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PNP transistor saturation voltage

  1. Oct 13, 2009 #1
    Hi,

    Anyone here can tell me how to control the saturation voltage of a pnp transistor?

    I was actually doing a project and my design using a pnp transistor to energize a 5V relay.Since I am using 5V supply,I cant afford to drop too much voltage at VCE of the transistor.

    The design was tested and it worked fine for the past 2 weeks.I was able to get 3.5V at the relay which was enough to energize the 5v relay.

    Strangely,the circuit wasnt working yesterday and there was only 0.7V at the relay coil which the VCE of the transistor taking a large chunk of the voltages.

    Anyone can advice what could be the reason the VCE suddenly so high?I increase the Ib to 6mA but still couldnt get the VCE down.

    Or something wrong with the relay resulting the VCE so high?I tested the relay by directly applying power to it and it worked fine.

    Or it could be the transistor itself was damaged and acted strangely.

    Please advice.Thank you.
     
  2. jcsd
  3. Oct 13, 2009 #2
    Hi Stealthray-
    One thing to be careful about when driving relays with transistors is that the relay coil has a lot of inductance L. When the transistor (I presume open collector) suddenly cuts off the relay coil current, there is a large dI/dt. Thus there is often tens (or more) of volts across the transistor from collector to emitter (recall V = L dI/dt) of both polarities, and this can wipe out the transistor. Put a reverse biased diode fron the collector to the emitter.
    Bob S
     
    Last edited: Oct 13, 2009
  4. Oct 14, 2009 #3
    Hi Bob,

    TransistorCE.jpg

    I am not really sure if I got what you meant.Refer to the diagram,I put a diode at the CE junction of the transistor.Is this the right way of connecting the diode to the transistor CE junction?

    Thank you.
     
    Last edited: Oct 14, 2009
  5. Oct 15, 2009 #4
    Troubleshooting power supply and circuit

    Hi,

    I decided to make a new thread on this since the last thread did not solve my problem.

    https://www.physicsforums.com/showthread.php?p=2392499#post2392499

    TransistorCE.jpg

    Refer to the circuit diagram,where in my old thread,the CE junction of the transistor is taking all the voltages and there is less than 1V voltage on my 5v power relay.It seems that the transistor was not working.I ordered new transistor and retested the circuit with a diode added at the CE junction.Sadly,it was not working.The relay still did not have enough voltage to energize and most of the voltage was at the CE junction of the transistor.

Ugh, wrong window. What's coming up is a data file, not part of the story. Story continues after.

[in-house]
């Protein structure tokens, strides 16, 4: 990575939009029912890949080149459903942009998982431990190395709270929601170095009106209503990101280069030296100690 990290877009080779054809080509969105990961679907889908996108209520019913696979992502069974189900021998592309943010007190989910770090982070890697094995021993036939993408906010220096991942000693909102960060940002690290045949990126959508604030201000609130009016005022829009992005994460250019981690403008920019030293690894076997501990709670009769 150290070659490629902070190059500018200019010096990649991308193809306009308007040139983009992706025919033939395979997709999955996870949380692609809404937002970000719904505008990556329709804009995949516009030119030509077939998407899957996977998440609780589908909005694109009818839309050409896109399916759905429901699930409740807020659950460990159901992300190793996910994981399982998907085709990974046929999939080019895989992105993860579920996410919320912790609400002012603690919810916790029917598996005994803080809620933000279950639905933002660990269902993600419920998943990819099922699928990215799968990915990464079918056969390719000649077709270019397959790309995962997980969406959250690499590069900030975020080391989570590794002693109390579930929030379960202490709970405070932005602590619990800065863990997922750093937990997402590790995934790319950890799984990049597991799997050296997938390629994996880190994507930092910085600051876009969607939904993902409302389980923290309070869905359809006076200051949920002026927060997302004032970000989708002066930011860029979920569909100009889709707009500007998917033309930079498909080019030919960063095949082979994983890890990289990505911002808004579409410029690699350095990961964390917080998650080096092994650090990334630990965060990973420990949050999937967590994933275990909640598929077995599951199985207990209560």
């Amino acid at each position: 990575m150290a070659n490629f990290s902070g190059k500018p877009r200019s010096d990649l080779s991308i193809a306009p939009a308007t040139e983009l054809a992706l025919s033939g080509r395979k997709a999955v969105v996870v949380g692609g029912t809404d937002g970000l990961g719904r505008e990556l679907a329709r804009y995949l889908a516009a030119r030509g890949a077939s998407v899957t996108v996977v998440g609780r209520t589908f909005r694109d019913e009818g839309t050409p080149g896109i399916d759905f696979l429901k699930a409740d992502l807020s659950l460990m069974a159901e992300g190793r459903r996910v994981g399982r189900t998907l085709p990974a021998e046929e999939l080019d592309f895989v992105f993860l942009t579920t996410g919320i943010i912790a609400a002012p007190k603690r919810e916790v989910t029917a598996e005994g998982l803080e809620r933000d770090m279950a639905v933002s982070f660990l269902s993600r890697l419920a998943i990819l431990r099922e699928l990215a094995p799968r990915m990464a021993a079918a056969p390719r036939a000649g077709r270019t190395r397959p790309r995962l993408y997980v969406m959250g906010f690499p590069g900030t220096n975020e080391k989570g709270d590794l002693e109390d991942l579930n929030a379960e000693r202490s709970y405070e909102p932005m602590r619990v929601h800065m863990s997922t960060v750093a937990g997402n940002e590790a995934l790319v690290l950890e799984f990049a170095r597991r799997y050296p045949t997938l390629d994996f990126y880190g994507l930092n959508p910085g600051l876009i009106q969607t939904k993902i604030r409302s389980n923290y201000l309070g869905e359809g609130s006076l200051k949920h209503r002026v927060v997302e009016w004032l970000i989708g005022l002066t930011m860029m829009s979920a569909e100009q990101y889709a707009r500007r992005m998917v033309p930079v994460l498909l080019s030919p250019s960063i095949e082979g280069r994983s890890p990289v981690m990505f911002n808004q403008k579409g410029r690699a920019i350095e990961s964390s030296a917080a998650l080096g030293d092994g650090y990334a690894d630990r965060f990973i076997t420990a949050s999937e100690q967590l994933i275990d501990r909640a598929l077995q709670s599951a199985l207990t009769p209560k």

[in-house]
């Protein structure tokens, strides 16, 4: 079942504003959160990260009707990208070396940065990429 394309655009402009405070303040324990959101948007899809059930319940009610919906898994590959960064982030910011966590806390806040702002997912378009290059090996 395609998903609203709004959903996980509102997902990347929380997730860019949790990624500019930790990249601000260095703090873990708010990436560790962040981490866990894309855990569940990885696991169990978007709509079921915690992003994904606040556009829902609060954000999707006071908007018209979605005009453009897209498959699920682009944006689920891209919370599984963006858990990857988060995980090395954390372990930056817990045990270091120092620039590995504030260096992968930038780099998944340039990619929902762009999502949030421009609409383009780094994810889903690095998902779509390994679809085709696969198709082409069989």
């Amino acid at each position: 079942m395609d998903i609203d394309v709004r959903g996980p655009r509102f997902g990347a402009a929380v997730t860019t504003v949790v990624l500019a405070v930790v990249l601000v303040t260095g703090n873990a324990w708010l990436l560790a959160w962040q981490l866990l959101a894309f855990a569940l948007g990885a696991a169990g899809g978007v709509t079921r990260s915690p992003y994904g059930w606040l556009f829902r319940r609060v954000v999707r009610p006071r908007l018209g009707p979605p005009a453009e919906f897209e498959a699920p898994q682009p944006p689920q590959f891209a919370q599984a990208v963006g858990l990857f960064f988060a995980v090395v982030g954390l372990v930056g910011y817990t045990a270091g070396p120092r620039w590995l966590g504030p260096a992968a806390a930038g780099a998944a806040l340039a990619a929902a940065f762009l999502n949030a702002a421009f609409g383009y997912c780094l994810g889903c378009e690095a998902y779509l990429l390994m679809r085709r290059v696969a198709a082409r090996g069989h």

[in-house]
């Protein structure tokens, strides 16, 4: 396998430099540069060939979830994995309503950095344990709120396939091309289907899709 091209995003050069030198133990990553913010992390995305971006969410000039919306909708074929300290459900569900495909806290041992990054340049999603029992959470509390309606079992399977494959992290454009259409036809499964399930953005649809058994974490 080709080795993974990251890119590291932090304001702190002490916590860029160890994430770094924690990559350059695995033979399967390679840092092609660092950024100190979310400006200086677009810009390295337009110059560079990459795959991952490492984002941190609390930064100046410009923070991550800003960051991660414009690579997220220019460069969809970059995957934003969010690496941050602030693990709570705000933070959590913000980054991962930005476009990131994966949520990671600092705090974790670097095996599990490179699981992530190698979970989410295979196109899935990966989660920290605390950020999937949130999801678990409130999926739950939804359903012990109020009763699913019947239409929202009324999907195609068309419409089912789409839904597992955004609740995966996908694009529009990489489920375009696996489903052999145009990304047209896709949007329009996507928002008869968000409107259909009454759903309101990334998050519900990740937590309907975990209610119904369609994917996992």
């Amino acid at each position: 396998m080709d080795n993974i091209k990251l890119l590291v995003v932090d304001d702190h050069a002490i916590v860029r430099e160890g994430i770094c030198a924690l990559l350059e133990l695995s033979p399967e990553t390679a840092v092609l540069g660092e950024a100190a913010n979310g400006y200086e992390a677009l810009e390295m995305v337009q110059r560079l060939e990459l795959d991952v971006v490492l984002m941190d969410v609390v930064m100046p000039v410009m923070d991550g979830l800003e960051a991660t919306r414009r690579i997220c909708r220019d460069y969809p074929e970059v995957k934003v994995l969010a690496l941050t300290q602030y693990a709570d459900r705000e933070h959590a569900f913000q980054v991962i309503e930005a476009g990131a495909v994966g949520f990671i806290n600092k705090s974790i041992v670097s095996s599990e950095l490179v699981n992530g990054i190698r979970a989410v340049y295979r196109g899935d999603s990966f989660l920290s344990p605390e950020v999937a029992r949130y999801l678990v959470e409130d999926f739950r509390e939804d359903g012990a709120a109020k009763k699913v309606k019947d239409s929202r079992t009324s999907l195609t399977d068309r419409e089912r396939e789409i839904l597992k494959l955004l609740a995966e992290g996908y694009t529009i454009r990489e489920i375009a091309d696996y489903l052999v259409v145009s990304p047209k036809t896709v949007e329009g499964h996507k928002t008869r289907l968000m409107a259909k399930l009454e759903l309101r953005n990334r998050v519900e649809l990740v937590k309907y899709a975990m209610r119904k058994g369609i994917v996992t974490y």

Now here is the problem which I found out:

    I have 4 DC variable power suply which I use to do the testing.I measured all the power supply with a multimeter and they looked good.

    During the testing,I found out that only 1 power supply which can power up my circuit and energize the relay.

    Another 2 power supply though provide the voltage correctly could not energize the relay as most voltage is applied to the CE junction.When I use the IR transmitter to trigger the base of the transistor,there was clicking sound from the relay but it could not energize.

    Another 1 power supply goes into fault (the same condition if I short circuit it) when I trigger the base of the transistor.

    As you can see,only 1 power supply can be used.Although,all the power supply looks fine and produce accurate voltages as measured by my voltmeter,only 1 can be used to work correctly on my circuit.

    I was wondering what is the real problem here?Why the same power supply (from same manufacturer) could produce different effect on my circuit board.Could it be something wrong with my circuit?

    Please advice.

    Thank you.
     
    Last edited: Oct 15, 2009
  6. Oct 15, 2009 #5

    uart

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    Re: Troubleshooting power supply and circuit

    - The probem is not in the part of the circuit that you posted, it's somewhere else.

    - You don't need the CE diode, it does nothing in your circuit. The other diode is needed however.

    - What is the part number of the transistor?

    - Show the cicuit of the base drive of the transisitor.

    - Do your power supplies have (adjustable) current limits?
     
  7. Oct 15, 2009 #6
    Re: Troubleshooting power supply and circuit

    Hi,

    Attached is the full circuit diagram which I use in the testing.

    scan-1.jpg

    I am using transistor pnp 2N2905A and the ir receiver is TSOP1238 Vishay.

    Regarding the power supply,yes it is adjustable.I think it has more than 1A rating.Out of the 4 power supply,only 1 of them can be used to on the relay when the IR receiver was triggered.

    Thank you.
     
  8. Oct 15, 2009 #7
    Re: Troubleshooting power supply and circuit

    I'm sure you know, in an PNP, you have to let the current out of the base in order to turn it on.

    you can do a quick test, and simply ground the base with a crocodile click and see if the relay will turn on.

    if it does, then the problem is somewhere else.
     
  9. Oct 15, 2009 #8
    Re: Troubleshooting power supply and circuit

    Ok,I will try it tomorrow.

    But the thing that puzzled me was why 1 of the power supply can power up the relay while the other 3 power supply cant. And I tested all the 4 power supplies on the IR transmitter and they all worked fine.